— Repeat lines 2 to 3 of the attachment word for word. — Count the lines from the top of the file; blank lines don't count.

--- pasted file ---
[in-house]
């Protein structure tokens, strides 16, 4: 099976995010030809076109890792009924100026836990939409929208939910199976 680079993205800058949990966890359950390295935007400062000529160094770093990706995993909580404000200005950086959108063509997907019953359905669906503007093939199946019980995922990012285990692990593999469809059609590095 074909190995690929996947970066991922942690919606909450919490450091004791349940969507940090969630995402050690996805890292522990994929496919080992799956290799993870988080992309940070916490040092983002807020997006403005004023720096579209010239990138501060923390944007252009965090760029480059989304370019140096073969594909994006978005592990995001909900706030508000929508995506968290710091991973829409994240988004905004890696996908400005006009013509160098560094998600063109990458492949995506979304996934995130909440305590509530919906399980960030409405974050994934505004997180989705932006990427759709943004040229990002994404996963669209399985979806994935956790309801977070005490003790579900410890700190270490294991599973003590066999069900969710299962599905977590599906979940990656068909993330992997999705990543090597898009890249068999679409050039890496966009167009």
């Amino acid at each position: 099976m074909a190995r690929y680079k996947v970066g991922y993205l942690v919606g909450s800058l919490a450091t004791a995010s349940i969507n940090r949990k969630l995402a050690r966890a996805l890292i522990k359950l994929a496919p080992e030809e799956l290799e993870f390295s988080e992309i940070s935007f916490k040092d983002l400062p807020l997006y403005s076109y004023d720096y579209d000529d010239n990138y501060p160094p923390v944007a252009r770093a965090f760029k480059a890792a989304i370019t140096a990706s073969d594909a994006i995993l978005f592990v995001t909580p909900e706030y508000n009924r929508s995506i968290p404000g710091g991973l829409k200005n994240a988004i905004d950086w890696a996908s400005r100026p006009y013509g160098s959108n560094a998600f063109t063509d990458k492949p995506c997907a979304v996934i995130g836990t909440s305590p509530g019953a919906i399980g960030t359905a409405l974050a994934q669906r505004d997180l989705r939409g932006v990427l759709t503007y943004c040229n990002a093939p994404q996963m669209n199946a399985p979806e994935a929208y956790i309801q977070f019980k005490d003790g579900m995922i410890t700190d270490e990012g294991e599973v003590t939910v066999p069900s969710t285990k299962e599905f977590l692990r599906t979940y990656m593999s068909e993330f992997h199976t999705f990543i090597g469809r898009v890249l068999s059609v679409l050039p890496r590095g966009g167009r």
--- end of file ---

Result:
């Protein structure tokens, strides 16, 4: 099976995010030809076109890792009924100026836990939409929208939910199976 680079993205800058949990966890359950390295935007400062000529160094770093990706995993909580404000200005950086959108063509997907019953359905669906503007093939199946019980995922990012285990692990593999469809059609590095 074909190995690929996947970066991922942690919606909450919490450091004791349940969507940090969630995402050690996805890292522990994929496919080992799956290799993870988080992309940070916490040092983002807020997006403005004023720096579209010239990138501060923390944007252009965090760029480059989304370019140096073969594909994006978005592990995001909900706030508000929508995506968290710091991973829409994240988004905004890696996908400005006009013509160098560094998600063109990458492949995506979304996934995130909440305590509530919906399980960030409405974050994934505004997180989705932006990427759709943004040229990002994404996963669209399985979806994935956790309801977070005490003790579900410890700190270490294991599973003590066999069900969710299962599905977590599906979940990656068909993330992997999705990543090597898009890249068999679409050039890496966009167009």
């Amino acid at each position: 099976m074909a190995r690929y680079k996947v970066g991922y993205l942690v919606g909450s800058l919490a450091t004791a995010s349940i969507n940090r949990k969630l995402a050690r966890a996805l890292i522990k359950l994929a496919p080992e030809e799956l290799e993870f390295s988080e992309i940070s935007f916490k040092d983002l400062p807020l997006y403005s076109y004023d720096y579209d000529d010239n990138y501060p160094p923390v944007a252009r770093a965090f760029k480059a890792a989304i370019t140096a990706s073969d594909a994006i995993l978005f592990v995001t909580p909900e706030y508000n009924r929508s995506i968290p404000g710091g991973l829409k200005n994240a988004i905004d950086w890696a996908s400005r100026p006009y013509g160098s959108n560094a998600f063109t063509d990458k492949p995506c997907a979304v996934i995130g836990t909440s305590p509530g019953a919906i399980g960030t359905a409405l974050a994934q669906r505004d997180l989705r939409g932006v990427l759709t503007y943004c040229n990002a093939p994404q996963m669209n199946a399985p979806e994935a929208y956790i309801q977070f019980k005490d003790g579900m995922i410890t700190d270490e990012g294991e599973v003590t939910v066999p069900s969710t285990k299962e599905f977590l692990r599906t979940y990656m593999s068909e993330f992997h199976t999705f990543i090597g469809r898009v890249l068999s059609v679409l050039p890496r590095g966009g167009r």